The Unsent Postcard Project Gives Over-Instagrammed Architecture The Cold ShoulderArchitecture
Close your eyes and think far back. Back before Covid ruined your travel plans. Now go even further back, before Instagram let you geotag your location — heck, even before Instagram itself. Think back to a time when phone cameras were terrible and you had to ration your texts and emails. Now recall yourself on vacation. You want to share the beauty of what you’re seeing with your best friend, your significant other, and your grandma. Fortunately, in any market, public square, gift shop, or hotel, there is a rack of postcards.
Ah, the postcard, a 4×6 piece of papery magic that allowed you to share your travels with one lucky person back home (and usually by the time you got home). This printed ephemera was the way we used to relay the architecture of a foreign city before the days of social media, iMessage, and Facetime. I guess that’s why there was a nostalgic joy that I felt when I came across the Unsent Postcard project.
Unsent Postcard is a project between architect-turned-photographer Lorenzo Zandri and architect / urban designer Giorgia Scognamiglio in partnership with the Creative Europe Programme of the European Union.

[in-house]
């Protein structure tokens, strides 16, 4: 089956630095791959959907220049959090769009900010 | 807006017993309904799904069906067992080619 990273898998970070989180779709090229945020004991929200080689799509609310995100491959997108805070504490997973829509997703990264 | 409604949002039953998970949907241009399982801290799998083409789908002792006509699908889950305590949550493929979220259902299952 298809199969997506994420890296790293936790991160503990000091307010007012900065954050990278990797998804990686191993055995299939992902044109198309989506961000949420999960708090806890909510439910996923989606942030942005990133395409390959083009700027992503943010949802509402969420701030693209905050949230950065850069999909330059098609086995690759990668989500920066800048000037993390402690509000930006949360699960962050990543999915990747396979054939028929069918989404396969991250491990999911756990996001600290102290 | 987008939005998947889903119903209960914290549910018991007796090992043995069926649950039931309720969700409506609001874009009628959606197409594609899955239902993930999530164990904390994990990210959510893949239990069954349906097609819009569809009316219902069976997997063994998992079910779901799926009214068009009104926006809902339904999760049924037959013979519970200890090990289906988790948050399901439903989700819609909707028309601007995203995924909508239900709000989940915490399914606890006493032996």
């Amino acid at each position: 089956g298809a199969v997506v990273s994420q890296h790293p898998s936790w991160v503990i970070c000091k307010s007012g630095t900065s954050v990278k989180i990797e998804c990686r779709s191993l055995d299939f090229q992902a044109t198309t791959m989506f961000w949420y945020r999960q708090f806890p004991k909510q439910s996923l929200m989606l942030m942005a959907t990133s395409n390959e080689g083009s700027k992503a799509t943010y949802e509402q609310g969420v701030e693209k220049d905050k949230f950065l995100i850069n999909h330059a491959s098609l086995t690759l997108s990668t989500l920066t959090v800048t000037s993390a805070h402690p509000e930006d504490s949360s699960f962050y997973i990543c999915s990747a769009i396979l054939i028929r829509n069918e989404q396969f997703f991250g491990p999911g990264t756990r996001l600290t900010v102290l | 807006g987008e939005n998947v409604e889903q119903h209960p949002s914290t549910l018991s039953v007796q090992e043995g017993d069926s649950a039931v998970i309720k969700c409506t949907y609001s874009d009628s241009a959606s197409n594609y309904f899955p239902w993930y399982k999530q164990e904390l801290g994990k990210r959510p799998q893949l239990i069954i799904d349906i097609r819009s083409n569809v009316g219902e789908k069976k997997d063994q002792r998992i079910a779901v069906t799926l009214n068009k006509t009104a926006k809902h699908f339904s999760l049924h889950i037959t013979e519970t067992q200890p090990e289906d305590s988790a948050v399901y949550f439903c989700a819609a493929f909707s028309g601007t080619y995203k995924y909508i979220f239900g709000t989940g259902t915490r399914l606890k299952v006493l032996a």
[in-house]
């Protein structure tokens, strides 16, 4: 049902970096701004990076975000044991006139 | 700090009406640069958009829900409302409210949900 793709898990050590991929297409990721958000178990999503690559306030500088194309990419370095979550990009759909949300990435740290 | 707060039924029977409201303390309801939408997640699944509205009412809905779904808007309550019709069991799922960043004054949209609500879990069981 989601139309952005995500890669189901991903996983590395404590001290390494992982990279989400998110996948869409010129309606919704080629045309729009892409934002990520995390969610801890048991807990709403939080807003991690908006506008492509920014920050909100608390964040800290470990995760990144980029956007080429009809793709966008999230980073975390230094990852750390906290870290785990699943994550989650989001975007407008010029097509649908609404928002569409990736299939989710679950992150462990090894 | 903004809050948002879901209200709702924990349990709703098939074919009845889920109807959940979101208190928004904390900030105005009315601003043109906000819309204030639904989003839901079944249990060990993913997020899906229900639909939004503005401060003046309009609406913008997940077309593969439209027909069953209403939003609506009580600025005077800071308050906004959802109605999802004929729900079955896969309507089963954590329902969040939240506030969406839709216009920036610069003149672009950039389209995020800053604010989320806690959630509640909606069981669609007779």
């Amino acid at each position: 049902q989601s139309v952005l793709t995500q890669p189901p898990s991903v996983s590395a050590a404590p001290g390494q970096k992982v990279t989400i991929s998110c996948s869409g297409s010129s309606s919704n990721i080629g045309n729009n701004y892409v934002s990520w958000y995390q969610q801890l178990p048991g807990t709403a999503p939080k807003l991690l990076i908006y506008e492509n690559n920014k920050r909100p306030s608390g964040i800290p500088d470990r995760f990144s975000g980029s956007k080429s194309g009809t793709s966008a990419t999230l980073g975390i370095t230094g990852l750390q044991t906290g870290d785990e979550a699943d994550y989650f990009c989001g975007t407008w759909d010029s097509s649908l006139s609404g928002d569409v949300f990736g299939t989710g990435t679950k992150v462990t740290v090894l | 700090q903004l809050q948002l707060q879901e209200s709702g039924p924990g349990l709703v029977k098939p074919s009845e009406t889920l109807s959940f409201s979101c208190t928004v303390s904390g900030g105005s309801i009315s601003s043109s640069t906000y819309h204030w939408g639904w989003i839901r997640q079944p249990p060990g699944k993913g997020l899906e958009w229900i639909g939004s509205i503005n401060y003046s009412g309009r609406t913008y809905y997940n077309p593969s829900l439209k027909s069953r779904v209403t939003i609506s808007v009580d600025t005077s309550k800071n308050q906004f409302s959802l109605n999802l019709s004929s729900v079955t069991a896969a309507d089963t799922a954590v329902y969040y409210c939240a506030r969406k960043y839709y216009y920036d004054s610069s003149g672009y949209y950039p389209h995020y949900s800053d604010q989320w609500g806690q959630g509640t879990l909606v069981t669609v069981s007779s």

Created in 2017 and still active today, Unsent Postcard is a fine art series with an intriguing and admirable goal. In a time period of over-tourism that touts “Instagrammable” architecture, views, and attractions, Unsent Postcard focuses on highlighting the lesser-known, quirky, and often overlooked beauty found through Europe.
For decades, tourism destinations, particularly cities like Venice or Paris, have intensively relied on tourism market and Architecture has always represented an attractive force. However, they are now experiencing what is called the “overtourism” phenomenon, with ever-increasing tourist numbers and being mostly known for a few “instagrammable” glamour sites.Unsent Postcard
What can we expect from this new era of too much tourism?
Unsent Postcard answers inverting the process and celebrating significant, intriguing and rare architectures, cities and villages through the recovery of an unused medium of communication, the postcard. This project enlarges the concept of beauty and invites travelers to consider a wider range of places, take a moment to reflect on the experience and condense impressions in a few sentences on paper. Restoring the ideas of culture and sophistication of the Grand Tours, Unsent Postcard contrasts the consummistic and bulimic approach with slower meaningful explorations.Unsent Postcard
The Unsent Postcard project and the notion of postcards in general bring up an important aspect of architecture photography and its ability to convey a sense of place. Before photography existed, sketches and paintings were used to share the appearance of a city and its structures. As film and photography came onto the scene — and even today as folks line up to take their photos of the Eiffel Tower and The Gherkin — we still love sharing buildings with one another.
If, like me, you are smitten with the idea of this project, you can see more Unsent Postcards and acquire your own by checking out their site unsentpostcard.com and by keeping an eye on their Instagram @unsentpostcard.